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“God in Christ takes upon himself responsibility for all the world’s ills. God bears the brunt of suffering and evil by subjecting himself to their cruelty and horror. By so doing, he reveals, as he could in no other way, the reality and depth and costly nature of his forgiving love. And by this identification of himself with us and our predicament he draws us to himself in an utterly moral and personal way.”1
Imagine a weighing scale, the non-digital old-fashioned kind which we all grew up seeing in vegetable shops. On one side of the scale, there is the perfect holiness of God, which is the standard we are expected to live up to, and on the other side, is our morality. How can any sinful person possibly be reconciled to an infinitely holy God? Nothing from our side can ever enable us to have a right standing before God. How can we ever measure up to the standards of God?
The Inability of Man
All humans have sinned and always fall short of the holy standards of God (Rom. 3:23). Even the noblest man by human standards is a sinner in the sight of God. We have sinful hearts, and even a good deed is filthy before God (Isa. 64:6). The Lord Jesus said, "What comes out of a person is what defiles him. For from within, out of the heart of man, come evil thoughts, sexual immorality, theft, murder, adultery, coveting, wickedness, deceit, sensuality, envy, slander, pride, foolishness. All these evil things come from within, and they defile a person" (Mk. 7:20-23). Therefore, sin is our inner reality for which we earned the punishment from God (Rom. 6:23; Eph. 2:3). We must understand that our every sinful thought and action is primarily against God. Our entire lives conflict with God.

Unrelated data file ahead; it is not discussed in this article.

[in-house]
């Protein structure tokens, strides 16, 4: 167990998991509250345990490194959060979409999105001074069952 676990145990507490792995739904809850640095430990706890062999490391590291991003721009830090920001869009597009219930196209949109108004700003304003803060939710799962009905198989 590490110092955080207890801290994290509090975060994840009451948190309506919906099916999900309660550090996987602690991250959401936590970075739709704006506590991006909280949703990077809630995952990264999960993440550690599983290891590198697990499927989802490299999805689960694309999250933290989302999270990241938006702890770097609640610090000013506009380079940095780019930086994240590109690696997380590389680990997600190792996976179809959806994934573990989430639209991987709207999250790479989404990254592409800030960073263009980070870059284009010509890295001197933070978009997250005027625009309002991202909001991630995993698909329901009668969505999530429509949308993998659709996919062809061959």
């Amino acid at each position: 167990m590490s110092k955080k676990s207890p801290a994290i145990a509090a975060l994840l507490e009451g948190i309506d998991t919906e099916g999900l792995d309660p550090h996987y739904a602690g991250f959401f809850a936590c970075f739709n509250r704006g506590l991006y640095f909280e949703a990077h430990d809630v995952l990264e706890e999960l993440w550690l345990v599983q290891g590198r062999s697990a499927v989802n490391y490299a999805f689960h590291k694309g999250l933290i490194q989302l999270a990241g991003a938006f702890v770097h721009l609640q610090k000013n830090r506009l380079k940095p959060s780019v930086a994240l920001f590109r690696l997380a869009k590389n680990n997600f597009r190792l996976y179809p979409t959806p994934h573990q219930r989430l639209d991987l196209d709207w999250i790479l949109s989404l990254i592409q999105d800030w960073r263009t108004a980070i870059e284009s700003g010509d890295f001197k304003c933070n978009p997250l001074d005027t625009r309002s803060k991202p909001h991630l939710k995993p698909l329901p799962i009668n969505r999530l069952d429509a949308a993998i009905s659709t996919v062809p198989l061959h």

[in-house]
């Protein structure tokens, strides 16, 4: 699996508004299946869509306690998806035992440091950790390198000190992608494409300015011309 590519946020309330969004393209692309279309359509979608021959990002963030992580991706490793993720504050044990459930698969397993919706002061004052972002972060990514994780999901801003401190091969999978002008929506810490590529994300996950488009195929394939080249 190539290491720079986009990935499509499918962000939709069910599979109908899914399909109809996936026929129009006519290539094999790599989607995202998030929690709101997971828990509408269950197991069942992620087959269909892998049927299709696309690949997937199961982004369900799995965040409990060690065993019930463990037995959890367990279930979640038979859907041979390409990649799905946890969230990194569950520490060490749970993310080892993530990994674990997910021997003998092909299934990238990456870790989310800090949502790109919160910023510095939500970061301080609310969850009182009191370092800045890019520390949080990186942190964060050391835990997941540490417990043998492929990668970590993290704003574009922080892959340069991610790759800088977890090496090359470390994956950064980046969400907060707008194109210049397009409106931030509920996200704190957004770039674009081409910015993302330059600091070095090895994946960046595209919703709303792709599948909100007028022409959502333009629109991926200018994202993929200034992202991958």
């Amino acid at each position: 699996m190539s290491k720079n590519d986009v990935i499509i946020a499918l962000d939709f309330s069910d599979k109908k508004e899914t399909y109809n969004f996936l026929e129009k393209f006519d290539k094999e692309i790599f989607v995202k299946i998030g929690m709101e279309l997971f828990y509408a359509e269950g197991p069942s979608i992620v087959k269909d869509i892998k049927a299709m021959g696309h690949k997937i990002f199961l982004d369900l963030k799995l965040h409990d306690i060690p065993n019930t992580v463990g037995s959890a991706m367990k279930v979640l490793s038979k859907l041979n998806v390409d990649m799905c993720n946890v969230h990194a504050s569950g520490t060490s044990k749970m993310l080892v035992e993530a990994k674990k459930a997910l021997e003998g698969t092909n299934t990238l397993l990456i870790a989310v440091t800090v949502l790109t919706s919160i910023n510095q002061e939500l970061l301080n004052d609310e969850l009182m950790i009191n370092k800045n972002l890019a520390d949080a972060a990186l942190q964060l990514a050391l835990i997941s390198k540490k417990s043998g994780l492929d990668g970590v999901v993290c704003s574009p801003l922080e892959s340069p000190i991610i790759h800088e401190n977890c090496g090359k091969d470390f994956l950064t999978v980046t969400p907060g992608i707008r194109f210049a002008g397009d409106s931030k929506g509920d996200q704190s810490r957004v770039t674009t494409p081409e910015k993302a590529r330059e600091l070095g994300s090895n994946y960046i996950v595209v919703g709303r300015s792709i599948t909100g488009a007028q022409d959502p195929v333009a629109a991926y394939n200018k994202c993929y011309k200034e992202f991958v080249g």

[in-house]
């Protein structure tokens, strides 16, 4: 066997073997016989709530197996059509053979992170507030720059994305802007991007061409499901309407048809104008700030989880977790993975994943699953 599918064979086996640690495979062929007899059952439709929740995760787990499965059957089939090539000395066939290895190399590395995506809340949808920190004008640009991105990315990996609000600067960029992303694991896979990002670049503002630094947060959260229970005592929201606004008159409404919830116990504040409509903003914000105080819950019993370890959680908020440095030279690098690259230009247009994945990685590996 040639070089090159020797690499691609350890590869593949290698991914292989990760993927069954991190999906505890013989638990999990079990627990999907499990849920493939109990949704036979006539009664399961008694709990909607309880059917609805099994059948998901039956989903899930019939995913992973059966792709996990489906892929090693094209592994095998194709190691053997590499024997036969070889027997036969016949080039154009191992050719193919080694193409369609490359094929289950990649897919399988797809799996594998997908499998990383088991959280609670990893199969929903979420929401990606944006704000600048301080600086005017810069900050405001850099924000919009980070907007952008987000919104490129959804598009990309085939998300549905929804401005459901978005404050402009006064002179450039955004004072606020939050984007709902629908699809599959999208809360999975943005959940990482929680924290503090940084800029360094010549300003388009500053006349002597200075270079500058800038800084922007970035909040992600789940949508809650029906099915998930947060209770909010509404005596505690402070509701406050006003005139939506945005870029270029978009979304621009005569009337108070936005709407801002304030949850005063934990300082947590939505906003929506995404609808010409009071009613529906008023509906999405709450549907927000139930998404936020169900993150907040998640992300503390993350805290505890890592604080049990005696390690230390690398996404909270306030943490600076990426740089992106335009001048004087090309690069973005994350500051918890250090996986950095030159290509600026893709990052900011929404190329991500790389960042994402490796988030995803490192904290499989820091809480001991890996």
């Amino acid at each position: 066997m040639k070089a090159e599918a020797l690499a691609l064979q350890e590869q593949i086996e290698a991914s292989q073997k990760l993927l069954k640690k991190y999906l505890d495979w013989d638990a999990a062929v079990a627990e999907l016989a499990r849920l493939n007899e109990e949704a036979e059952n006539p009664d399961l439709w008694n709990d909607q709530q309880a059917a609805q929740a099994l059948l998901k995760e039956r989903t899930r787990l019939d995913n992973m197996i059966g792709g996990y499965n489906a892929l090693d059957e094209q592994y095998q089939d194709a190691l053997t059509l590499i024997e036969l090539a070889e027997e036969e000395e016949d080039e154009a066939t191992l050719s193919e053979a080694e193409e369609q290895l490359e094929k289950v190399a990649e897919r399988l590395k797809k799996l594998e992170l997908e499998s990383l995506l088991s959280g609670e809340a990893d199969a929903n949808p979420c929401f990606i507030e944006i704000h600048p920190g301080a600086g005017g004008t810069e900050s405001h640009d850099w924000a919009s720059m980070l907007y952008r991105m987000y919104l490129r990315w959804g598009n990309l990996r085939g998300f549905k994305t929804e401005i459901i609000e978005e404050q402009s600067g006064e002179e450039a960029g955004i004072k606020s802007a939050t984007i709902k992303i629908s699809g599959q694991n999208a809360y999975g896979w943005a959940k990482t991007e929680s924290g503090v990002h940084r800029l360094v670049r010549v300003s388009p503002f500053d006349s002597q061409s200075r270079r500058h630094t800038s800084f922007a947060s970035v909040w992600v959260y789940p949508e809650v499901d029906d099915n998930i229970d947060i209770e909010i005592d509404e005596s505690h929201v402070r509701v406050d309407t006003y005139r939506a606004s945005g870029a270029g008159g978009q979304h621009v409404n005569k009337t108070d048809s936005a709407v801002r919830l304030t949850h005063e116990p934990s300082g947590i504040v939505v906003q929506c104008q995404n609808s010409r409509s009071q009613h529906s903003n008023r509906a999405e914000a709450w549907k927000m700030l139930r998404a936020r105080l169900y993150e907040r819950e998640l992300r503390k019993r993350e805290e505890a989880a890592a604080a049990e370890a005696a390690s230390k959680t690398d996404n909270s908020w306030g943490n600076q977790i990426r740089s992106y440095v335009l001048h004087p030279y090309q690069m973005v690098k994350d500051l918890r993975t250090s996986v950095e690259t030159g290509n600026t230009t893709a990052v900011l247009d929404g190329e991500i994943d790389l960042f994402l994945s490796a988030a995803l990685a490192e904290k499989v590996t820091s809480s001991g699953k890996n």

With all his wisdom, man was unable to know his greatest need. The salvation of man was never the plan of man. But praise be to God! God has not abandoned us to our own fate. Though we are irreconcilably alienated from God, the all-sovereign and wise God decreed a plan to save us through His Son even before He created anything (1 Pet. 1:20). In this plan, we see His love and compassion towards undeserving and lost people. Though we are enemies of God by nature, He made provision for our salvation in His Son (Rom. 5:10). God opened a way for us to be reconciled with Him.
The Perfect Mediator
Jesus Christ came to this earth through a virgin woman to identify with the human race. He lived a righteous life, and his life was pleasing to the heavenly Father. He lived like one of us, yet without sin. Jesus' primary mission was to save us from our sins (Matt. 1:21). He is the Lamb of God who takes away the sin of the world (Jn. 1:29). We needed a perfect mediator who would bring peace between God and us. We needed a redeemer who would redeem us from our sins and its penalty. The eternal Son of God had to become a man to give us a right standing before God. The Lord Jesus' incarnation and atoning sacrifice was the only way by which God would save us. The Bible calls Jesus the only mediator between God and man (1 Tim. 2:5). The one who is truly God became truly human to be a perfect mediator between God and man.